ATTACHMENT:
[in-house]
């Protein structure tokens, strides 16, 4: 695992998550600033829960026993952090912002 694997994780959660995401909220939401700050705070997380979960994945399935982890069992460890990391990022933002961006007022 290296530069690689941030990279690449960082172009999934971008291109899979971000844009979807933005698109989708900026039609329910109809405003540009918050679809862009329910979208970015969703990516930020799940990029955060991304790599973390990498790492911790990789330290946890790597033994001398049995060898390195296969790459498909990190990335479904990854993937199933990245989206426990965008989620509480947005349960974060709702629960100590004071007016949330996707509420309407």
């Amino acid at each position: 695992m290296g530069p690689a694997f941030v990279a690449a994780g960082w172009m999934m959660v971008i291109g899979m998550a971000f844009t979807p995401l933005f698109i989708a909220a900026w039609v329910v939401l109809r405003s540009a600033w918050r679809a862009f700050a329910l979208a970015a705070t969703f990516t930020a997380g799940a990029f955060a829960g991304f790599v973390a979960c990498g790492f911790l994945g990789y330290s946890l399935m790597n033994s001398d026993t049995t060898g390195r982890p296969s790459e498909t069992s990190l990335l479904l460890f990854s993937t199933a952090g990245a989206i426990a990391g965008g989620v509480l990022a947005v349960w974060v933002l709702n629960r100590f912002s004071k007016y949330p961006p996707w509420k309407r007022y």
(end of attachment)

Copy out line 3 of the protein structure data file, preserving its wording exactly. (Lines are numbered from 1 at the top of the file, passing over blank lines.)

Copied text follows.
């Amino acid at each position: 695992m290296g530069p690689a694997f941030v990279a690449a994780g960082w172009m999934m959660v971008i291109g899979m998550a971000f844009t979807p995401l933005f698109i989708a909220a900026w039609v329910v939401l109809r405003s540009a600033w918050r679809a862009f700050a329910l979208a970015a705070t969703f990516t930020a997380g799940a990029f955060a829960g991304f790599v973390a979960c990498g790492f911790l994945g990789y330290s946890l399935m790597n033994s001398d026993t049995t060898g390195r982890p296969s790459e498909t069992s990190l990335l479904l460890f990854s993937t199933a952090g990245a989206i426990a990391g965008g989620v509480l990022a947005v349960w974060v933002l709702n629960r100590f912002s004071k007016y949330p961006p996707w509420k309407r007022y």